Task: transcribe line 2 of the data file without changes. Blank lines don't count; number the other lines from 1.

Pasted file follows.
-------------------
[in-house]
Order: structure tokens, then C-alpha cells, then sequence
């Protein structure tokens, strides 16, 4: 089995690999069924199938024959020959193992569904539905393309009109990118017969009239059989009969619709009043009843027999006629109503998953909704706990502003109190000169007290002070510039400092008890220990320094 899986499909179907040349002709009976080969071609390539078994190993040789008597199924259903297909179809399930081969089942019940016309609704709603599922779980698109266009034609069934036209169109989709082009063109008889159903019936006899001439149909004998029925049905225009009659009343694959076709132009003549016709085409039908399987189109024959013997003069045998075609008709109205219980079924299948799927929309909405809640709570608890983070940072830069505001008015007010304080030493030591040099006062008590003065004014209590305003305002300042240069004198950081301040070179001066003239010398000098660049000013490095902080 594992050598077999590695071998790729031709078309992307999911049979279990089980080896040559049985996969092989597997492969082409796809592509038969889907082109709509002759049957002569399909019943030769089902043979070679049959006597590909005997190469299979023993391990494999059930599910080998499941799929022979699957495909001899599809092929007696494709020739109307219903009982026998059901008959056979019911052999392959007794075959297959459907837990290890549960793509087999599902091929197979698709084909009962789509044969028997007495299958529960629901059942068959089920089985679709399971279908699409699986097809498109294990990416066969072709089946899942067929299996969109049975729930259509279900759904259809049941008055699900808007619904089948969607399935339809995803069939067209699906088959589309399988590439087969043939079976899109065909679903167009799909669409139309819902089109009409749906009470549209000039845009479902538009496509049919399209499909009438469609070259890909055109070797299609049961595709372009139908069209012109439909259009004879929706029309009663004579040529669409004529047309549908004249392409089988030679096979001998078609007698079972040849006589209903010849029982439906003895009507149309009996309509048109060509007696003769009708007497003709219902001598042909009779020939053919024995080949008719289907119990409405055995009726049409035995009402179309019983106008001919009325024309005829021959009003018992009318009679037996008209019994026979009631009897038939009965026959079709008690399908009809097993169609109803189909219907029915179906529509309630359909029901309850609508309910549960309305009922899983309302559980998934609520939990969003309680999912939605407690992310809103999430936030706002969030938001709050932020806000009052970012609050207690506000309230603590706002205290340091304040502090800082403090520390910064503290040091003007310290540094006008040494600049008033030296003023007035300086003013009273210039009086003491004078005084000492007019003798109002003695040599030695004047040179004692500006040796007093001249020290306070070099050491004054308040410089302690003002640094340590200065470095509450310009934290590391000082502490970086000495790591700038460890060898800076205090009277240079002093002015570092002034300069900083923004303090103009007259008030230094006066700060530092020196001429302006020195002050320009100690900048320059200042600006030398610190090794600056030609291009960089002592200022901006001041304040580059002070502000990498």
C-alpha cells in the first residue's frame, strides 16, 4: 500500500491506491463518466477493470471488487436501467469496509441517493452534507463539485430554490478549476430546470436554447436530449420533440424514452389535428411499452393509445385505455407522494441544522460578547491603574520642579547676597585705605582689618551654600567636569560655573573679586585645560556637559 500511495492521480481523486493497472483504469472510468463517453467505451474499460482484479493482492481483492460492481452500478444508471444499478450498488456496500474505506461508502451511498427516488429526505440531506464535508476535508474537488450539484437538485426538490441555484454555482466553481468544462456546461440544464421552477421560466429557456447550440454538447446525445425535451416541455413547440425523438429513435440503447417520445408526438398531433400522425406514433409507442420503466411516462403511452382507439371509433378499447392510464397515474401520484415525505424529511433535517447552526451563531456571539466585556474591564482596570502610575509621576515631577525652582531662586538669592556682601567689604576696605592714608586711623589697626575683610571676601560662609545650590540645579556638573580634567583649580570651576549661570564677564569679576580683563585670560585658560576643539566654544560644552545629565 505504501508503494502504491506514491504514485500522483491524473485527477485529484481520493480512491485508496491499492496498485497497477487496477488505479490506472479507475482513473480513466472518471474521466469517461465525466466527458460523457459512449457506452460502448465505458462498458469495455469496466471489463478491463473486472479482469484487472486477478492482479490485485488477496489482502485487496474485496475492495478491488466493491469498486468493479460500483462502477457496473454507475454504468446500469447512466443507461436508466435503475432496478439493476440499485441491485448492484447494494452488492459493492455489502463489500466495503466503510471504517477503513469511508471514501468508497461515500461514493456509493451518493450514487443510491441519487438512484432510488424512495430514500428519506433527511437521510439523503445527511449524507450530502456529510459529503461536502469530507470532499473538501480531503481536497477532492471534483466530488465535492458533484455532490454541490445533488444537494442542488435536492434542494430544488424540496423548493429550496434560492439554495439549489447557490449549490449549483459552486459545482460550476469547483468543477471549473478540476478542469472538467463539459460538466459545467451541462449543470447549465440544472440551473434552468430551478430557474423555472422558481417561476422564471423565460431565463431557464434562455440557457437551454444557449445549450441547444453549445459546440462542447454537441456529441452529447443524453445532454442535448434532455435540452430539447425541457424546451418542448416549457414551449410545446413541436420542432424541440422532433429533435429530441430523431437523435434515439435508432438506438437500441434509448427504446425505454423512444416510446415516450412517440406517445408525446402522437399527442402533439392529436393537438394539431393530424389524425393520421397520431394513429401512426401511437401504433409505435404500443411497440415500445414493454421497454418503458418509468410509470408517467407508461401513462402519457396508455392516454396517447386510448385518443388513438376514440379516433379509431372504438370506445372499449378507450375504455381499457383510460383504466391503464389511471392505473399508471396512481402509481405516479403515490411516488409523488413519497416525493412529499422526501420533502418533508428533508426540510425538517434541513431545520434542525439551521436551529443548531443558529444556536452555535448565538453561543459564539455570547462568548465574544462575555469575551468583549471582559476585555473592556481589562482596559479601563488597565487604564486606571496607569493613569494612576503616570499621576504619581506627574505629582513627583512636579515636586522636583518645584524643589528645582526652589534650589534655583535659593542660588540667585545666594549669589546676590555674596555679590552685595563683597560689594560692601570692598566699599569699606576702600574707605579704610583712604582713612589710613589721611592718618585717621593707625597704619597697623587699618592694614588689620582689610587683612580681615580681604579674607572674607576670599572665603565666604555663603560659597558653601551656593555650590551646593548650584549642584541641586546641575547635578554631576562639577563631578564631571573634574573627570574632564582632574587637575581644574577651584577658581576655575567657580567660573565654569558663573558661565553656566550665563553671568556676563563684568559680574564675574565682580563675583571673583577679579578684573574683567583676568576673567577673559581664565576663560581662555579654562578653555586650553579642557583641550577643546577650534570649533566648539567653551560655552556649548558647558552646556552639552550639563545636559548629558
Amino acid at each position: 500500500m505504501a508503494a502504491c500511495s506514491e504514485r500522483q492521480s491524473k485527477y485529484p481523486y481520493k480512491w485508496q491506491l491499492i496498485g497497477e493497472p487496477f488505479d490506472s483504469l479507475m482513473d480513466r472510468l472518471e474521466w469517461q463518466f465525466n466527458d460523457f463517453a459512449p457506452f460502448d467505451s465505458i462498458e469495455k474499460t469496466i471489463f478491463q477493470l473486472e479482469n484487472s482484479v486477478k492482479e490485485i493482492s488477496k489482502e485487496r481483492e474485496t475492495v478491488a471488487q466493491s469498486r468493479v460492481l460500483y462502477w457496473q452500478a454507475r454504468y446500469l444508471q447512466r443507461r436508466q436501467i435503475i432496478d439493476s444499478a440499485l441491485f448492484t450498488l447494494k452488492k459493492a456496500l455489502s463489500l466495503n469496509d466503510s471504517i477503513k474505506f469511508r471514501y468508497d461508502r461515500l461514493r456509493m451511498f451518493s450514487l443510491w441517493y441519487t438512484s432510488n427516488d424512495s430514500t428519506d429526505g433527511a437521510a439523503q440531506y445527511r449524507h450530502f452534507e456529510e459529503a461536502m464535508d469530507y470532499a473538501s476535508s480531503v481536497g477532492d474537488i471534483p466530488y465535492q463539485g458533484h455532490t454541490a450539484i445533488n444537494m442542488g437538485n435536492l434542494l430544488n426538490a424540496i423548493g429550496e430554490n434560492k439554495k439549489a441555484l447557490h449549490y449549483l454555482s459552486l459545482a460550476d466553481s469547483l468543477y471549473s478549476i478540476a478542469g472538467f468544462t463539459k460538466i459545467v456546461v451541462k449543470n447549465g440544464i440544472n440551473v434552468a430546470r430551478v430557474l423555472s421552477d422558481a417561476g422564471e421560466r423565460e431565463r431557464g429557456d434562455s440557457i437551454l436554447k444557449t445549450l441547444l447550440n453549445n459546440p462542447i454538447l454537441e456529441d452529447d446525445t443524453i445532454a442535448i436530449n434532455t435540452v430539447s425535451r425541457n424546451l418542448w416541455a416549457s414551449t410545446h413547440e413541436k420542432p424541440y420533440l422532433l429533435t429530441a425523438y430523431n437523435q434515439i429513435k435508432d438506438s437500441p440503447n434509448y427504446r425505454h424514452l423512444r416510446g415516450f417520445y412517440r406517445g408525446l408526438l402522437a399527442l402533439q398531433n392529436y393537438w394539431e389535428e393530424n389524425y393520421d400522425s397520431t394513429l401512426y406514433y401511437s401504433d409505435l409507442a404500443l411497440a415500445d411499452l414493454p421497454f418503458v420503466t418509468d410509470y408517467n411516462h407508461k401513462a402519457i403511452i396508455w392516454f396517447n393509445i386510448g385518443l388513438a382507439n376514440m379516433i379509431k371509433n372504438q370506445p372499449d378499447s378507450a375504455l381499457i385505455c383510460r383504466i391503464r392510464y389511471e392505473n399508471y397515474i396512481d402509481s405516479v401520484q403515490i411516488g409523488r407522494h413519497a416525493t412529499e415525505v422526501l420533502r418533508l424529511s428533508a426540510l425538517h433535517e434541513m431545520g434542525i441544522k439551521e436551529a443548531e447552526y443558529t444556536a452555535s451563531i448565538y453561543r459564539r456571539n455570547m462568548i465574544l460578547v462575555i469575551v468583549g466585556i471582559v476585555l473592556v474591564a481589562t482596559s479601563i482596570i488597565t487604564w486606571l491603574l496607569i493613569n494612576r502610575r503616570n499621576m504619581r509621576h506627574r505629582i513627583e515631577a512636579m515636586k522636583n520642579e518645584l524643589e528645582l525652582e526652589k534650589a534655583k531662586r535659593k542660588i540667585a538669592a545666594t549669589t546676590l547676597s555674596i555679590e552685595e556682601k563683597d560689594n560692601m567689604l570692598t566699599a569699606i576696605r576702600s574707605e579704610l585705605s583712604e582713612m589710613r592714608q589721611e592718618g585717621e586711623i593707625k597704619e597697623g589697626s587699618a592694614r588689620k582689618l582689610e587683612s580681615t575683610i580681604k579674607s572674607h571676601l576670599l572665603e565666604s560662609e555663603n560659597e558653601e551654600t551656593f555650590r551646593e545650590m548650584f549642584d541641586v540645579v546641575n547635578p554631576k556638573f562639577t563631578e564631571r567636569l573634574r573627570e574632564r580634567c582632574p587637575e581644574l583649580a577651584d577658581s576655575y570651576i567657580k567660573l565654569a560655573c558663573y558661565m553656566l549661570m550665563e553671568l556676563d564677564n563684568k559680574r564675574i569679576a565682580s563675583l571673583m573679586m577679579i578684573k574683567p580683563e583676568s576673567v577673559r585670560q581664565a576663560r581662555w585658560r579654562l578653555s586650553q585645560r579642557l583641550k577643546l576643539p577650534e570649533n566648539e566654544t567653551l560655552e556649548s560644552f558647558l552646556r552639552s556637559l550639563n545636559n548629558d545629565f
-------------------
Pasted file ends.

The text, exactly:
Order: structure tokens, then C-alpha cells, then sequence